Last night was scary as Spike seemed out of it and had some troubling eye movements. Troubling to hyper-aware parents anyway. The eye movements certainly looked like seizure precursors but nothing other than a restless night ensued.
Spike is not sleeping well (although at this moment I can see he has finally drifted off) and talks little. He seems uncomfortable but claims otherwise with hand signals in response to questions. He did hurt last night when someone moved his head and again when two IV lines failed but a little morphine took care of that.
His left side continues to improve. I have found he is more successful at coordinated movements if I tell him to think about it first. He concentrates hard for a moment and then everything works fine. It's interesting to watch the doctors and nurses try and get movement out of him. They are mostly unsuccessful until I tell Spike to do something other than "move this arm" or "push with that leg." I found that asking him to clap his hands or bump both of my fists is far more effective. It seems to take his mind away from a clinical request to more normal play motion. It looks to me like his motor skills will be fine.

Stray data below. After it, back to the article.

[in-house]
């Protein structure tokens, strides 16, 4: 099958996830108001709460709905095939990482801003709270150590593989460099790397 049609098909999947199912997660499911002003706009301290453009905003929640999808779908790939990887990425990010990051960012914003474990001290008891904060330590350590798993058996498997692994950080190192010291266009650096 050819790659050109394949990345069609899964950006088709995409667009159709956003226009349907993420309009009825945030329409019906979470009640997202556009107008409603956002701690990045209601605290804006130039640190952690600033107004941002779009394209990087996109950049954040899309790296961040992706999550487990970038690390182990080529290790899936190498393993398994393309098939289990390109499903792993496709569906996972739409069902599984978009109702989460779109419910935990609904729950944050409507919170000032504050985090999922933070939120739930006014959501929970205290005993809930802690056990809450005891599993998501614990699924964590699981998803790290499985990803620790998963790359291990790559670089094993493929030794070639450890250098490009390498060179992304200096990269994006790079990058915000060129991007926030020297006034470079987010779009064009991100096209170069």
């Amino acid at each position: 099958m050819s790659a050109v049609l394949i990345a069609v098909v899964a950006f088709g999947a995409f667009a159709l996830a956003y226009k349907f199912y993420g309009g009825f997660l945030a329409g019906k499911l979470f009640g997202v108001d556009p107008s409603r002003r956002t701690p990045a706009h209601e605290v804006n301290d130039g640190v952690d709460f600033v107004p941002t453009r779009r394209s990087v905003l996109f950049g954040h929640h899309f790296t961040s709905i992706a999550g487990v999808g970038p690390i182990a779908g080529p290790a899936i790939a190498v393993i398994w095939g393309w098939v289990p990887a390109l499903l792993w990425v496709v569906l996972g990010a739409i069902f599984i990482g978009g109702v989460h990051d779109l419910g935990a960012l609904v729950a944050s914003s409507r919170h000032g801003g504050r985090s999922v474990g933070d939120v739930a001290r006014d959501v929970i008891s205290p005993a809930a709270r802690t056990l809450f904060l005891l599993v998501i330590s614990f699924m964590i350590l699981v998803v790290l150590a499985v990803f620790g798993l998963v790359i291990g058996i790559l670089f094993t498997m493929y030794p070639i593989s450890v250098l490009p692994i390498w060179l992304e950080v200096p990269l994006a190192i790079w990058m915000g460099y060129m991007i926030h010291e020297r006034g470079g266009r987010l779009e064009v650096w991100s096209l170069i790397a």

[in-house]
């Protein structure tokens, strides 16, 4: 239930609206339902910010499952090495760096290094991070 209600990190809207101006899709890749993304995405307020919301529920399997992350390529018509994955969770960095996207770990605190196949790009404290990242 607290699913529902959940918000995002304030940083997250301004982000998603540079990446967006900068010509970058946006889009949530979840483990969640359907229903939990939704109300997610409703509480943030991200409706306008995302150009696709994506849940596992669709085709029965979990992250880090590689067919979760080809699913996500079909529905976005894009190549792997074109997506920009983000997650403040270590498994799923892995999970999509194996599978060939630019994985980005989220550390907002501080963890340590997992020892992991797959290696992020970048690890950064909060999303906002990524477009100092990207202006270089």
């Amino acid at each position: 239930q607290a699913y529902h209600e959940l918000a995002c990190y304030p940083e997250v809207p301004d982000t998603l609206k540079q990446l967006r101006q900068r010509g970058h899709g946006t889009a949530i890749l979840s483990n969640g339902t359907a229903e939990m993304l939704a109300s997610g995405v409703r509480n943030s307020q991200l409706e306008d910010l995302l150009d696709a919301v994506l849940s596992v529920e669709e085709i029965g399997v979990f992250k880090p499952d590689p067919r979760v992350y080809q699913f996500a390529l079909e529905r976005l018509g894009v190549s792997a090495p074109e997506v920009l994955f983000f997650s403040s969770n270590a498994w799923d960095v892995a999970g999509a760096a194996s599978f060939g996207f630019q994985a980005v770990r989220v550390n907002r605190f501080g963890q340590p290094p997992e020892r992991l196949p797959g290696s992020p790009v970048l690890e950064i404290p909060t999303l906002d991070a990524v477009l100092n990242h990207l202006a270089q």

All the various uncomfortable attachments came off last night except for the one required IV access they always have in. No more tubes, line or wires though. That's a great relief for him. At one point he had two IV lines, an arterial line, a catheter, five EKG leads, a surgical drain, a blood pressure cuff, a pulse oximeter sensor and an oxygen line. All necessary but all uncomfortable. Now he is free.
The surgical residents removed his head dressing today. He actually looks better than I expected (although not everyone in the room agrees) and will have a scar to impress the girls for a long time.
Our focus now is on him regaining strength and coordination as well as watching out for seizures. Strength and coordination work will take a month or two but he should be up and moving by tomorrow. The seizure watch will continue for the rest of his life.